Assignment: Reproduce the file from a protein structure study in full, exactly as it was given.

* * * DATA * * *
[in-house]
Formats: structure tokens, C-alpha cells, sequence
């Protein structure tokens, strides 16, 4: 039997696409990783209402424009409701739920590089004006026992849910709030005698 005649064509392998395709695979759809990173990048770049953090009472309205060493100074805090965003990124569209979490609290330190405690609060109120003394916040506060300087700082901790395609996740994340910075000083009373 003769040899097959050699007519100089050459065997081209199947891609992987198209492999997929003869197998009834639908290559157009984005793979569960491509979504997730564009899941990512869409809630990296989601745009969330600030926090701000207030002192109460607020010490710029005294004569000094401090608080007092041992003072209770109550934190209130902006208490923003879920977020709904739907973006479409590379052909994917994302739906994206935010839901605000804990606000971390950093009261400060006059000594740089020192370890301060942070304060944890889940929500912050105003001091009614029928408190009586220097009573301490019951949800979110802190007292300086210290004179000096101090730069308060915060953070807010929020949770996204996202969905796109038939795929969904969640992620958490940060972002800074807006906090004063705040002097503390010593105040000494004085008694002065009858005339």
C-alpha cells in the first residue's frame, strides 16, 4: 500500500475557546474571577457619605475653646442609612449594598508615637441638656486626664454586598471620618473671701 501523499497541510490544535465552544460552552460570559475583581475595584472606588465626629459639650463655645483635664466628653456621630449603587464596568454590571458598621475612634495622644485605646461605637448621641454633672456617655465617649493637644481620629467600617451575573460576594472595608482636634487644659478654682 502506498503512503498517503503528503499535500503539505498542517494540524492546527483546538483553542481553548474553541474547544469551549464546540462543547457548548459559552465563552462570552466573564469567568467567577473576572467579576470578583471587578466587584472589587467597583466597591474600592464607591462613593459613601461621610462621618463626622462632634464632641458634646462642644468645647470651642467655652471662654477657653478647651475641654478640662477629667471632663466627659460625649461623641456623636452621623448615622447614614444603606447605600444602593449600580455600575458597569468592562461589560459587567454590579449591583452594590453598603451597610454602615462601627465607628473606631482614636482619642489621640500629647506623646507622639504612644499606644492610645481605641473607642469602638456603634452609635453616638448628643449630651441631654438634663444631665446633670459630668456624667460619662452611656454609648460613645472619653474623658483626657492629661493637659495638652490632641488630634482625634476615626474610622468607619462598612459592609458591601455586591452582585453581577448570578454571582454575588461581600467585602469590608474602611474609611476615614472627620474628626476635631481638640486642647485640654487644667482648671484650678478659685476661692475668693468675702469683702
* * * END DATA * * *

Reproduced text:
[in-house]
Formats: structure tokens, C-alpha cells, sequence
């Protein structure tokens, strides 16, 4: 039997696409990783209402424009409701739920590089004006026992849910709030005698 005649064509392998395709695979759809990173990048770049953090009472309205060493100074805090965003990124569209979490609290330190405690609060109120003394916040506060300087700082901790395609996740994340910075000083009373 003769040899097959050699007519100089050459065997081209199947891609992987198209492999997929003869197998009834639908290559157009984005793979569960491509979504997730564009899941990512869409809630990296989601745009969330600030926090701000207030002192109460607020010490710029005294004569000094401090608080007092041992003072209770109550934190209130902006208490923003879920977020709904739907973006479409590379052909994917994302739906994206935010839901605000804990606000971390950093009261400060006059000594740089020192370890301060942070304060944890889940929500912050105003001091009614029928408190009586220097009573301490019951949800979110802190007292300086210290004179000096101090730069308060915060953070807010929020949770996204996202969905796109038939795929969904969640992620958490940060972002800074807006906090004063705040002097503390010593105040000494004085008694002065009858005339």
C-alpha cells in the first residue's frame, strides 16, 4: 500500500475557546474571577457619605475653646442609612449594598508615637441638656486626664454586598471620618473671701 501523499497541510490544535465552544460552552460570559475583581475595584472606588465626629459639650463655645483635664466628653456621630449603587464596568454590571458598621475612634495622644485605646461605637448621641454633672456617655465617649493637644481620629467600617451575573460576594472595608482636634487644659478654682 502506498503512503498517503503528503499535500503539505498542517494540524492546527483546538483553542481553548474553541474547544469551549464546540462543547457548548459559552465563552462570552466573564469567568467567577473576572467579576470578583471587578466587584472589587467597583466597591474600592464607591462613593459613601461621610462621618463626622462632634464632641458634646462642644468645647470651642467655652471662654477657653478647651475641654478640662477629667471632663466627659460625649461623641456623636452621623448615622447614614444603606447605600444602593449600580455600575458597569468592562461589560459587567454590579449591583452594590453598603451597610454602615462601627465607628473606631482614636482619642489621640500629647506623646507622639504612644499606644492610645481605641473607642469602638456603634452609635453616638448628643449630651441631654438634663444631665446633670459630668456624667460619662452611656454609648460613645472619653474623658483626657492629661493637659495638652490632641488630634482625634476615626474610622468607619462598612459592609458591601455586591452582585453581577448570578454571582454575588461581600467585602469590608474602611474609611476615614472627620474628626476635631481638640486642647485640654487644667482648671484650678478659685476661692475668693468675702469683702